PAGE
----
You're listening to the IVYENTRERNORpodcast from the Pierre L, Moriset Institute, Forente Preneurship at theIvy Business School in this series I e entrepreneur, an IV faculty member,Eric Janson, will anchor the session okay, herewith, Maory, Brodie and LornLake from bridget thanks so much for making the time they appreciate youcoming in thanks for having us. Of course, I have a lot to cover with you.You've had a really well documented story in the media, starting as twostudent, almost entrepreneurs, but I want to rewind way back to thebeginning, wherein you started your untriperial journey, an maybe evenbefore that was there someone in either of your families that sort ofencouraged you to be an entrepreneur or was an entrepreneur, and you thought HM.That looks like something that I might be interested in doing. Where did thisOllit started? So for me, I was studying in civil engineering and Inever really saw a path, an g cernership for myself, even though Idid have family members who were very entreprenourial. I just didn't reallysee that that was what I was going to do. I think, because I wasn't inbusiness school I didn't feel like I had the skillset, and so when I cameacross an NTRCRERNERSHIP program towards the end of university, I wasreally excited. I think I was always intrigued to start my own business, butjust didn't feel like I had that foundation and so applying to theprogram was kind of my way to get to know more about what that would looklike, but it wasn't something not growing up. I really thought I would bein so you was it a program at the university that you ere at or where wasthe program. It was the next thirty six. It's called next Canada now and that'show Mallory and I actually first met. We didn't know each other at the time,even though we were both studying atwestern, I was in engineering andMallery was at Ivy, so we had never cross pass until independently applyingto the same program and finding out we were at the same school. So how did youexrt? That's not like a dip, your toe in the water. Next Thery six is apretty serious program. How did you that's a pretty big commitment to makenot really knowing if Entrepreniutia was for you? I think I knew deep downthat I was. It was something I was really interested in and I think if Ireally were to think hard on it, I think I was always like throghoutuniversity getting more and more interested, but just feeling like itwas an unknown to me, and so I was more than happy to make the commitment tothe program and a like very confident in doing that. I just felt like thatwas a more secure way for me to kind of get into it: verses, Mallory, who hadbeen kind of doing entrepreneurial initiatives like for some time before,applying to the program cool, so then Mallory. I know you and I had met yearsago. Where did you get started? What t? What encouraged you to sign up for nextthirty six, so I always had you know, been starting clubs in high school andstarting different initiatives, but I never put the term etmernership on itand it was actually upon applying to Ivy and Western that I got thisscholarship from IV for the preecceptance program. Just saying thatyou know, if you decide to go to ivy and you'll enter the entrecreneurshipcertificate program, then you get the scholarship and it's for theentcanerial success you've had today- and I was like- did they send this tothe wrong person, because I haven't started a business and it was, I guess,through all the clubs and everything that I had started in high school, thatthey recognized the same sort of characteristics as as being an Atcanerand starting an actual business. And so that was the first time that itoccurred to me that this actually could be a fees feasible path upon graduation.And so I started my first company M Start Gallery, which is something thatyou mentered me on. I remember panicking over how to register acompany- and you said just Google it and pay the eighty bucks and you'redone. It will be much harder after that, so that was kind of the first step andthat business ultimately was not successful. But I knew that you kn. Ireally enjoyed the experience of starting that company and it encouragedme to apply for the next thirty six, so I could get a little bit more formaltraining around it, I'm a little bit of funding. Hopefully if the company gotoff the ground and that was sort of my...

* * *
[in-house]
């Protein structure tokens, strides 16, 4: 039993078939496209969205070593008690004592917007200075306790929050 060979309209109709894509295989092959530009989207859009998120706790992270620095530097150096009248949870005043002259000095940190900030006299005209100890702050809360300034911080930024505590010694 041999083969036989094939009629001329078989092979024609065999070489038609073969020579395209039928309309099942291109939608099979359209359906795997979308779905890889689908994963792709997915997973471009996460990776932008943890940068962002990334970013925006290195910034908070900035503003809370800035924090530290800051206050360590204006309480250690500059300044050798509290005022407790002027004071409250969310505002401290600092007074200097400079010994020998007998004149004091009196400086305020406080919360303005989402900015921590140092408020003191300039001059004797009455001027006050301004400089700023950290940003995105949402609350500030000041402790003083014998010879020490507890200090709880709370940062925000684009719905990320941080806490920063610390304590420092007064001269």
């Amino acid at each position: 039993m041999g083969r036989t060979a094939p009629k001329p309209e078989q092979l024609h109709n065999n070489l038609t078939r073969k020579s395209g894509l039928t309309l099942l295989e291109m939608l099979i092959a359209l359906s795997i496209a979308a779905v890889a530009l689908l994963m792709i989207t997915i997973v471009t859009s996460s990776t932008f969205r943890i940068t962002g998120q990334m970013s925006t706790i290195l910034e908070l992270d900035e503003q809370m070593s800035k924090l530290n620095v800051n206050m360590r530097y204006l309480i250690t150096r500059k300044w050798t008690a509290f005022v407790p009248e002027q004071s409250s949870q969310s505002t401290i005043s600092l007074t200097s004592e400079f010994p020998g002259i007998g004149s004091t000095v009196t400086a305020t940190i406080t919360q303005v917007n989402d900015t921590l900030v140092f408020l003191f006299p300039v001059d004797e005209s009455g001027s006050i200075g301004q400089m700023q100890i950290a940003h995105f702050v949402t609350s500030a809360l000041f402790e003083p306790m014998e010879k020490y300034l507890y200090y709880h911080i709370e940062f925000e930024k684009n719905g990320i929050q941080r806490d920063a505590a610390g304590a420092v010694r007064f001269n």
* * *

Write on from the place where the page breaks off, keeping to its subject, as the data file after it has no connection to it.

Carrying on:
...way of legitimizing starting a companyand not going the typical career path after graduation coo. So next thirtysix is soon a nut shol. What is that program for people that are familiarwith it? So basically they take at least in our year. They took seventytwo students from across Canada after they had applied fer an application.They brought you in for a finalist weekend then picked thirty, six andsplit that group into three teams of twelve and from there you essentiallyhad the first night and then ultimately the entire nine months to come up witha business idea. You know hopefully find investors for the business. Ifthat's the path, you wanted to go down and launch your company. So for us wewere entering without an idea without any money to start the business withand without a a business partner, and we got all of that through the program.So they took you through the process of like idiation validation. How would youpotentially pitch this or sell this like the whole process? And that'swhere so you two met there? You were paired up on a team of twelve. It wastwelve teams of three Twelvt Thirtysay, twelve, as a big CINK, sotwelve, twelveteen to three. We always say that Lawrence here to kind of quality checkme. So I come up with ideas and then Lauren fixes all the ideas her toCallon Cason, point yeah, so we were randomly put on the same team, and soit was just an odd coincidence that, like we really were aligned from dayone, we had really complementary skillseds. We had this great chemistrythat just happened, and I don't think that's very common, but for us it justended up working out that way and then we ended up. There were three people onour team and we didn't really have the same vision, Mallery and I were veryaligned from day one and our third team member just had a different kind of endgoal in mind, and so we ended up splitting kind of early on andcontinuing on. Just the two of US got it so you arrived at the constructionindustry ecause. I understand both of your families have sort of backgroundduinit right, yepsomy grandfather had a demolition company, great grandfatherat a Steel Company and an laurence family. Her grandfather as well had aspecialty trade contractor, so we both grew up at least knowing about theindustry and then Lauren had some onsiht experience as well as th thedegree incivil engineering cool. So you understood the little bit about theindustry. How did the initial idea, though, come to be? What did you? Howdid you figure it out yeah, so ihad spent a little bit of time on sa, likeliterally just as a coop student, and so I had just seen kind of how the siteoperated. I spent time working with different sites and just understandingthat there was very little technology that was being used. So when Malleryand I started talking that's kind of where the conversation started was justaround you know, isn't it odd that everybody has you know a cellphone? Youknow smartphone with them at all times, yet everyone's using pen and paper onsight, and it was really just quick, google searches at that point. We'verealized we had this shared family background. That was interesting and westarted calling all of the friends and family. We could just asking them whattheir experience in the industry was o just trying to reach out to people. Weknew had some construction experience in asking them what they felt thechallenges were, and so that's what led us to our very first concept, which wejust came up with kind of that first day and the program which was around amobile at for construction teams to do daily logs. It wasn't what we ended uppursuing, but it got us on that path of kind of thinking about mobiletechnology and why it wasn't being used on the job site at that time. But itwas really just through talking to people who were in the industry andtrying to get their perspective, so that was like literally day one. Youcame up with that idea in the nxt re six that was day on that was the firstnight of the program. They kind of put this time pressure on you to come upwith your first idea that night and present it the next morning, so we hada few hours to kind of get that together. So that was the very firstconcept. We came up with a name bridget that night as well. We pitched it thenext morning we had overall lik good feedback, but the one thing that cameup because people in the audience were not from construction. They felt likeit was an unrealistic idea, they v kind...